Hi all, still looking for some expert advise here. I am speaking to a few different welders. Two of them are saying the repair won’t be an issue and they can come to me, and one of them is saying this: ”Fully cutting off the broken piece and welding new piece to the foot is the best option. Any other way could lead to it breaking again in same place or different place due to us possibly making the cast weaker next to the break.” Well, the foot is already completely severed. They wanted to remove the press from the pallet (which I don’t have the tools to do) but honestly I don’t really feel comfortable with doing that, regardless. Is that necessary? I feel like it would be best to leave it where it is considering this part is not removable (other than the fact that it’s broken!) as it is a frame part. I probably should have taken a better photo last night, but it is completely severed.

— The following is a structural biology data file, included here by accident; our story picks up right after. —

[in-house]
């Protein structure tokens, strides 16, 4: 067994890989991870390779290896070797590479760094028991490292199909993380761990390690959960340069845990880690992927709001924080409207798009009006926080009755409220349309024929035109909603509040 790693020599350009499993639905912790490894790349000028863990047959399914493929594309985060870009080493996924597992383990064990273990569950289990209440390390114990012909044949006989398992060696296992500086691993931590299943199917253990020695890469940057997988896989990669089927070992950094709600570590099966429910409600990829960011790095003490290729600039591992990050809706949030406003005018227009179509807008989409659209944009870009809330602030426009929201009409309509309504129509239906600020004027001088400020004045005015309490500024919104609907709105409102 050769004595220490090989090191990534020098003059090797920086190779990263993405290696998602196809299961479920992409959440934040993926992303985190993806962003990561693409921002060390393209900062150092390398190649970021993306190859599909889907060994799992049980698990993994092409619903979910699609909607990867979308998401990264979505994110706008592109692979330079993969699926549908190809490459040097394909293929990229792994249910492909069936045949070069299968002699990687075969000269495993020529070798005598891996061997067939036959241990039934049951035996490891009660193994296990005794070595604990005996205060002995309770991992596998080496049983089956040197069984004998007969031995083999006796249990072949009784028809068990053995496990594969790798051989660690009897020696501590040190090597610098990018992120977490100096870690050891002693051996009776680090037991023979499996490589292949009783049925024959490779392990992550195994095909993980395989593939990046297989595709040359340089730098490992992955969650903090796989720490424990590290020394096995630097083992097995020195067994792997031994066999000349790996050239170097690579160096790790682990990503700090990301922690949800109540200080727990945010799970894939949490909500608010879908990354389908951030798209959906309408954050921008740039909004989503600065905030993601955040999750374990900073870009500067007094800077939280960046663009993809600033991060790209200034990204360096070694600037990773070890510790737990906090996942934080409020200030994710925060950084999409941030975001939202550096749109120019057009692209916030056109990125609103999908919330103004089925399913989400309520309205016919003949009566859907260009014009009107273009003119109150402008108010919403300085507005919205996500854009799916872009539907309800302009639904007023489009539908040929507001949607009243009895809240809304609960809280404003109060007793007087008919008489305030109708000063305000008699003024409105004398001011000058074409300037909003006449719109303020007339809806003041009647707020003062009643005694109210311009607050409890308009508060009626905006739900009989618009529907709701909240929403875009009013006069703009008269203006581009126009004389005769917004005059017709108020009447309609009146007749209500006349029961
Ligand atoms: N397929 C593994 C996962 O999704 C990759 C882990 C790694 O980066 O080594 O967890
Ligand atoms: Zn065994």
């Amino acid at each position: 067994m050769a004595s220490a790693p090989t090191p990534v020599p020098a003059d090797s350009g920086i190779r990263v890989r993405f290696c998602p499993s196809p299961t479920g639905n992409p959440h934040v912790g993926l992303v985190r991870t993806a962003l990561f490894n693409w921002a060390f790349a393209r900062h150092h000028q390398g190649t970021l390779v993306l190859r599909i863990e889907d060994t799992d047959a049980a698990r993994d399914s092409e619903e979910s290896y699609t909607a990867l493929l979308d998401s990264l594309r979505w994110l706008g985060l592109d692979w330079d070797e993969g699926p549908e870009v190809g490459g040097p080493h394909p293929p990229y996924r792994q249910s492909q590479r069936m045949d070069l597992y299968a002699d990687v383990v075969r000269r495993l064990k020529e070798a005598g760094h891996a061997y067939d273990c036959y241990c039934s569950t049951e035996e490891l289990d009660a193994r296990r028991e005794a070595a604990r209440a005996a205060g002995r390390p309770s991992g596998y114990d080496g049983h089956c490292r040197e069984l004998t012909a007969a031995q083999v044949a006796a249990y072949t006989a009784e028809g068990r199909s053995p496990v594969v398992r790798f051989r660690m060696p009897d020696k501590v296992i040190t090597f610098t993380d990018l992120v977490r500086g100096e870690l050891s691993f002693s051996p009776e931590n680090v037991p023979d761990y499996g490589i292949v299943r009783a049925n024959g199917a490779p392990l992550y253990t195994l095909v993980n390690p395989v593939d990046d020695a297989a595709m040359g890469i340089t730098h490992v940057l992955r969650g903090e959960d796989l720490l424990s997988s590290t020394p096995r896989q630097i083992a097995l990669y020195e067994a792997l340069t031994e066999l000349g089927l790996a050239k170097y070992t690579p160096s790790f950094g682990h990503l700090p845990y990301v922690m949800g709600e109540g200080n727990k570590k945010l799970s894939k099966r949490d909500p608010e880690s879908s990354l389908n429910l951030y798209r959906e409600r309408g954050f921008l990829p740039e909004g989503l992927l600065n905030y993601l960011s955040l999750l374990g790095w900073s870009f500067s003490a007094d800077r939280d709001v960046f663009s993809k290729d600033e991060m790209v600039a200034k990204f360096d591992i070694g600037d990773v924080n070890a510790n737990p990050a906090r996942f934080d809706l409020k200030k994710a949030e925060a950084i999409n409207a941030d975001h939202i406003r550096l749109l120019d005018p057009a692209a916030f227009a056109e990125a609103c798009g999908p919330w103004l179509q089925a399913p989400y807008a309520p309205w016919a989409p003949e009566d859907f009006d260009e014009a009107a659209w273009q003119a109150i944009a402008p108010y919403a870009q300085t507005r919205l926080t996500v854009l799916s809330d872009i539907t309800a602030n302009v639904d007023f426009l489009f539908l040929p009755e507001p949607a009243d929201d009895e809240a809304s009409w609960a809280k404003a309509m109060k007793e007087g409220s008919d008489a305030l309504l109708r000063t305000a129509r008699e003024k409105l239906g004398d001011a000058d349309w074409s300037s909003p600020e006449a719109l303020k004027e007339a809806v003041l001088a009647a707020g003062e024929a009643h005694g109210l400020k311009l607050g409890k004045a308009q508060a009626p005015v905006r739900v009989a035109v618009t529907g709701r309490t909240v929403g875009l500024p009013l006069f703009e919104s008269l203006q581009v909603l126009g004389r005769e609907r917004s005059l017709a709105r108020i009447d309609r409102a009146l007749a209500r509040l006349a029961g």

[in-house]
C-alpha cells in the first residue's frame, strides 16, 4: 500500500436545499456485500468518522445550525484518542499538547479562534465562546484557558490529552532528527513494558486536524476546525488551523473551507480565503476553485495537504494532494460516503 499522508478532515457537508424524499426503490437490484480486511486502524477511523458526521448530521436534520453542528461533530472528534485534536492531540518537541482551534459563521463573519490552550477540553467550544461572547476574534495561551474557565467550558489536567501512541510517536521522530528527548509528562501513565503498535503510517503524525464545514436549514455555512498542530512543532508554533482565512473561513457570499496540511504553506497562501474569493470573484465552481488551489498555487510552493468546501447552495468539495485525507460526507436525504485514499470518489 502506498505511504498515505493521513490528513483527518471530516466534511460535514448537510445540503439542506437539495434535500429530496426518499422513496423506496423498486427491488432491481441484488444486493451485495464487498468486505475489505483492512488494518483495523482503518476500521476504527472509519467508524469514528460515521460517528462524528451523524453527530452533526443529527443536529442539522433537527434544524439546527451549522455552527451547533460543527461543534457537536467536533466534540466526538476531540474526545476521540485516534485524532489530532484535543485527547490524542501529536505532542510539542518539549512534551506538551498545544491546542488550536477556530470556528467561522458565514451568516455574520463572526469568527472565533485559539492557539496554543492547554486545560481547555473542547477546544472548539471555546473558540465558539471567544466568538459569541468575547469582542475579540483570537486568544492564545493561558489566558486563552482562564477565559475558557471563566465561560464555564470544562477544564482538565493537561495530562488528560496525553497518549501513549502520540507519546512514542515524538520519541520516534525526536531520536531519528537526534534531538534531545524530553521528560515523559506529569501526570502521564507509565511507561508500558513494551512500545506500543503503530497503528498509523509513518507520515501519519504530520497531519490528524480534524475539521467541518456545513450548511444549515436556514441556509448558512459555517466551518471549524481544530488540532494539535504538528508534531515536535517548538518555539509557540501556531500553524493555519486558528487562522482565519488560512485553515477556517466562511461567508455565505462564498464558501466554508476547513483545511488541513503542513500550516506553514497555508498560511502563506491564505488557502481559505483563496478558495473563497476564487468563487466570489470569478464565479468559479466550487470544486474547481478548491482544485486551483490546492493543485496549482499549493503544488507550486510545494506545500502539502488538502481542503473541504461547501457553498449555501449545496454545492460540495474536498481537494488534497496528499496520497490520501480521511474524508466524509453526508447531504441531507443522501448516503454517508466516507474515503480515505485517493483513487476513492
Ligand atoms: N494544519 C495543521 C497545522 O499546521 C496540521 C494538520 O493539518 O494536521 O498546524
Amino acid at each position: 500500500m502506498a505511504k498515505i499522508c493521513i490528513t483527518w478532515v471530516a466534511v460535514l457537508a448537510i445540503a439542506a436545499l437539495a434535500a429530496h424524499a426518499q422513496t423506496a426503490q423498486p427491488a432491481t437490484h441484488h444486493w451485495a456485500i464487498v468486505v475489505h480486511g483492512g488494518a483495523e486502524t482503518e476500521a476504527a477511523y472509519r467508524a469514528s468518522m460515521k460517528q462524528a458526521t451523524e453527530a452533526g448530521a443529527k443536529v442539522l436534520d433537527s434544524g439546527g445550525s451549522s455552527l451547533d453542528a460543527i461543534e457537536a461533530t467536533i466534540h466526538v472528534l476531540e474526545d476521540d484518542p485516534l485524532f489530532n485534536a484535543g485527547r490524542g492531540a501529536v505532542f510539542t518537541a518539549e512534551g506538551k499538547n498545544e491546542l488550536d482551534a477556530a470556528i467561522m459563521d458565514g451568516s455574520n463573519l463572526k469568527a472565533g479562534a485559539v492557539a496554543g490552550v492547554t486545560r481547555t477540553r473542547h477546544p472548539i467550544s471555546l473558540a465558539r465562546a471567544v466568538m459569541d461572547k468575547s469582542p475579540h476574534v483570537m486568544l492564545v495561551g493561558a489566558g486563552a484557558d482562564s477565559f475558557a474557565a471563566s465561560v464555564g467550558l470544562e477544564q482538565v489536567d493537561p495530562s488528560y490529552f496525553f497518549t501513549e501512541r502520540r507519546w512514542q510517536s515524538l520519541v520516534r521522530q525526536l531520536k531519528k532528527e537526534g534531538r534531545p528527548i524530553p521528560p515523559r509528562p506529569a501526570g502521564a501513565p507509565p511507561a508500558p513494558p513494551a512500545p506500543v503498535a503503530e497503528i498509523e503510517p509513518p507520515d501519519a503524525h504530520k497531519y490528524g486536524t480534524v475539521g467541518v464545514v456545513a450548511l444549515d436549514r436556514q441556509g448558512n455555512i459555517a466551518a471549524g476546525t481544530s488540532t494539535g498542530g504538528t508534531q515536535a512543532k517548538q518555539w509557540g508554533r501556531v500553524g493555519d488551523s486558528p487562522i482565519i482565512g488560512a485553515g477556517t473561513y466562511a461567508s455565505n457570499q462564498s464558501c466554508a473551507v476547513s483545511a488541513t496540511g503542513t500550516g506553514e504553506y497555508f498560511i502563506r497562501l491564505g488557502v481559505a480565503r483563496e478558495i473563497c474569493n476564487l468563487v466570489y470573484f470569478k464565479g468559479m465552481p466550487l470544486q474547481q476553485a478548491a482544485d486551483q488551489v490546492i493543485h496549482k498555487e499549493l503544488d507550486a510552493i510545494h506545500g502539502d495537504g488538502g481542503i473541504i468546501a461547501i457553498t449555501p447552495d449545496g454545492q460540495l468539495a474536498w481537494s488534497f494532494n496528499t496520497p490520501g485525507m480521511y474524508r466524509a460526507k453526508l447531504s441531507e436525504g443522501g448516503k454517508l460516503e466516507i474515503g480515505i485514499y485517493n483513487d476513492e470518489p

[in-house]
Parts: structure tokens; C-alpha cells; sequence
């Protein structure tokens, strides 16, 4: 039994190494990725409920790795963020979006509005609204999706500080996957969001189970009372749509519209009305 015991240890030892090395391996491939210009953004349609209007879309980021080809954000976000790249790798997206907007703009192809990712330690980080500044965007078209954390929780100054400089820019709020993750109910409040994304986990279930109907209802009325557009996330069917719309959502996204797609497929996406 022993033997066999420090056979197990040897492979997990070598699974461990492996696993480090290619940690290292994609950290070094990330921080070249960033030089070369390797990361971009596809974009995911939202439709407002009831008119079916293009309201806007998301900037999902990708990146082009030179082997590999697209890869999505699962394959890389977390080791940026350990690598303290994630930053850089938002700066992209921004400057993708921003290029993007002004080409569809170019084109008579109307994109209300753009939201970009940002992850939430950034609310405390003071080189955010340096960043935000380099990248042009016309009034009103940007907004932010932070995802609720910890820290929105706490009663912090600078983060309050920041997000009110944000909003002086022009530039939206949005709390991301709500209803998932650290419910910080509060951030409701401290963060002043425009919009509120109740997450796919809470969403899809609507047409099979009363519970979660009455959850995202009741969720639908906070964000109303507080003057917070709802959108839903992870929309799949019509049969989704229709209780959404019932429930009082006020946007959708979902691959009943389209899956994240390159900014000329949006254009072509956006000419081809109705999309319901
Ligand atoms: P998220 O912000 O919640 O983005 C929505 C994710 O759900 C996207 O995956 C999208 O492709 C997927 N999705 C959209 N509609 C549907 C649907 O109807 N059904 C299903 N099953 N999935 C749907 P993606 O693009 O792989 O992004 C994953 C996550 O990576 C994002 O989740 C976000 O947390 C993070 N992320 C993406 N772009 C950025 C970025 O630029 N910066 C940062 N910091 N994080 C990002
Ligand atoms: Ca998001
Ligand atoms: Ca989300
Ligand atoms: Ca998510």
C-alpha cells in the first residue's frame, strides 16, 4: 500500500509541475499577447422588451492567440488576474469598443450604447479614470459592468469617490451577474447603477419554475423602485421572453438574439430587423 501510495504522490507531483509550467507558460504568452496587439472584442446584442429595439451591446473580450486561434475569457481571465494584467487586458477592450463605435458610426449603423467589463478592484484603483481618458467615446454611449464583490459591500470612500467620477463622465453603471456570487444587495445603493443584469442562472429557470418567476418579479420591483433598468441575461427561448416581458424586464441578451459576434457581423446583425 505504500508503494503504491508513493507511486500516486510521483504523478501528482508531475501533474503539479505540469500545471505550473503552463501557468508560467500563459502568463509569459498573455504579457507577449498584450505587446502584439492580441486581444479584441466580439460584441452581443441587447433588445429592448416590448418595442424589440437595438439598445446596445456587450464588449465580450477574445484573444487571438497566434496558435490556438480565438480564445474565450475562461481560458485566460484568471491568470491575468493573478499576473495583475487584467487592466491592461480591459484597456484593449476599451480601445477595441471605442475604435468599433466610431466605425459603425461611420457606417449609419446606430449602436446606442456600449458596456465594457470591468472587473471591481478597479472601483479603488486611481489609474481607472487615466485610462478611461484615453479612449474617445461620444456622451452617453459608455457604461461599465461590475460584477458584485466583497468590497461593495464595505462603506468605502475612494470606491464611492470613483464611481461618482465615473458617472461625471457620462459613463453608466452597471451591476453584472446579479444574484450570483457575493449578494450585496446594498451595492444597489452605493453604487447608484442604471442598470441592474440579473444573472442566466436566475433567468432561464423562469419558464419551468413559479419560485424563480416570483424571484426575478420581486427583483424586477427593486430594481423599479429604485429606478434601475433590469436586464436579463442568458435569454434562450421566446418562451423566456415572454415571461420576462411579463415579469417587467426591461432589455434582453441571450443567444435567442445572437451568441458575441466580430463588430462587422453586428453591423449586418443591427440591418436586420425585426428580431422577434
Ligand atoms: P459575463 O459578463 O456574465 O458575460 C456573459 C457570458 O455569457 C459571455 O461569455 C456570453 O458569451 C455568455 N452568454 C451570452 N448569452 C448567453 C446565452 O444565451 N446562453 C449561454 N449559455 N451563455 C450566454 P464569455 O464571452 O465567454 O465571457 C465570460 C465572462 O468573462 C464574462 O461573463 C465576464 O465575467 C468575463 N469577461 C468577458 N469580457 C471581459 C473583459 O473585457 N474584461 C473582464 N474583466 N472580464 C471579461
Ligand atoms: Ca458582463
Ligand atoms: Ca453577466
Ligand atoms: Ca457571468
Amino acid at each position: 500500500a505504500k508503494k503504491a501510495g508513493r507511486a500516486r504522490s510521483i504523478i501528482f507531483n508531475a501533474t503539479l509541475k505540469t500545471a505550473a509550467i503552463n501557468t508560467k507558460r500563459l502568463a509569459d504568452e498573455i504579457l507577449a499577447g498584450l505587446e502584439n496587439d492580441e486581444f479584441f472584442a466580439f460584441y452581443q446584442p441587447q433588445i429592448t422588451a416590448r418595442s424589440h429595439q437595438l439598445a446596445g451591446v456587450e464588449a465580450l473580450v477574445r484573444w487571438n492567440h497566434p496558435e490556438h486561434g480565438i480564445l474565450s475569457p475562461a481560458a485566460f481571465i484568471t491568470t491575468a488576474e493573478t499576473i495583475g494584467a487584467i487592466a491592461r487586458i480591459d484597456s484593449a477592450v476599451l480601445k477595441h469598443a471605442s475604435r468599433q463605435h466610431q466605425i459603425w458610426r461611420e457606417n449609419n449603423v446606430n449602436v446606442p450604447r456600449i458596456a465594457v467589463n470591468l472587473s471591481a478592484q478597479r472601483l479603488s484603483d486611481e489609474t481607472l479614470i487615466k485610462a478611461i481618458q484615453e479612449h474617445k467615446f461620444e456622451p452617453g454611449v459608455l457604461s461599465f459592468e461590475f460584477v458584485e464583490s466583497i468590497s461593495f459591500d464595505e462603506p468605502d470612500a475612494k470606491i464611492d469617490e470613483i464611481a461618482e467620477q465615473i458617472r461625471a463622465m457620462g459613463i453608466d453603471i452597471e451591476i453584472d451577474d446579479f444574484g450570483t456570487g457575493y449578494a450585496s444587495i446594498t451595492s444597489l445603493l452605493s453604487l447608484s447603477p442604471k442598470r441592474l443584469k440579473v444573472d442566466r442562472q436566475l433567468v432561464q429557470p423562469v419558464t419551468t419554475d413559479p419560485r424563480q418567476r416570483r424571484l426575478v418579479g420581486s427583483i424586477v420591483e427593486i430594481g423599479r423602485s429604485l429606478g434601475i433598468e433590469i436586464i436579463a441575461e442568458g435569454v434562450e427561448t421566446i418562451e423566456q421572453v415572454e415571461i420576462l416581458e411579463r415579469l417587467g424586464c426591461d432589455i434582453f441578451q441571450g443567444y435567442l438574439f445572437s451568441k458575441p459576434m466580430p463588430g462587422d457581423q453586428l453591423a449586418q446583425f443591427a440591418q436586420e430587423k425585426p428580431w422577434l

the break is minor and more cosmetic than anything. The original cast broken piece can be used no problem. You could also cut a steel plate to shape of underside then screw it (grinding off the head so its not seen) similar to shoeing a horse. Cheap and cheerful too!
Thank you. That makes me feel a bit better. The press would definitely not support itself though without the foot, as the break does move up the side of the leg a bit. It was probably welded there before. I believe I have two individuals can do it. Glad to hear it’s not a huge problem though. The press appears to have two other welds in more critical areas of function, hoping they’re strong and don’t decide to give out one day!
There is one other method of repair that I have used with very good results.
Lock n stitch has a system that mechanically locks broken cast iron back together, in most cases the repair is stronger than the original part.
The best part is that there is no heat involved. Welding, even TIG introduces concentrated heat at the joint and that upsets the carbon content at the joint.
The result is 2 fold. One is that you introduce stress in the part as it cools, which is why preheating and slow cooling are necessary if you try welding.
The other problem is the carbon content of the cast iron is changed at a crystal level. As far as I know there is no way to weld cast iron without changing the crystal structure of the base metal.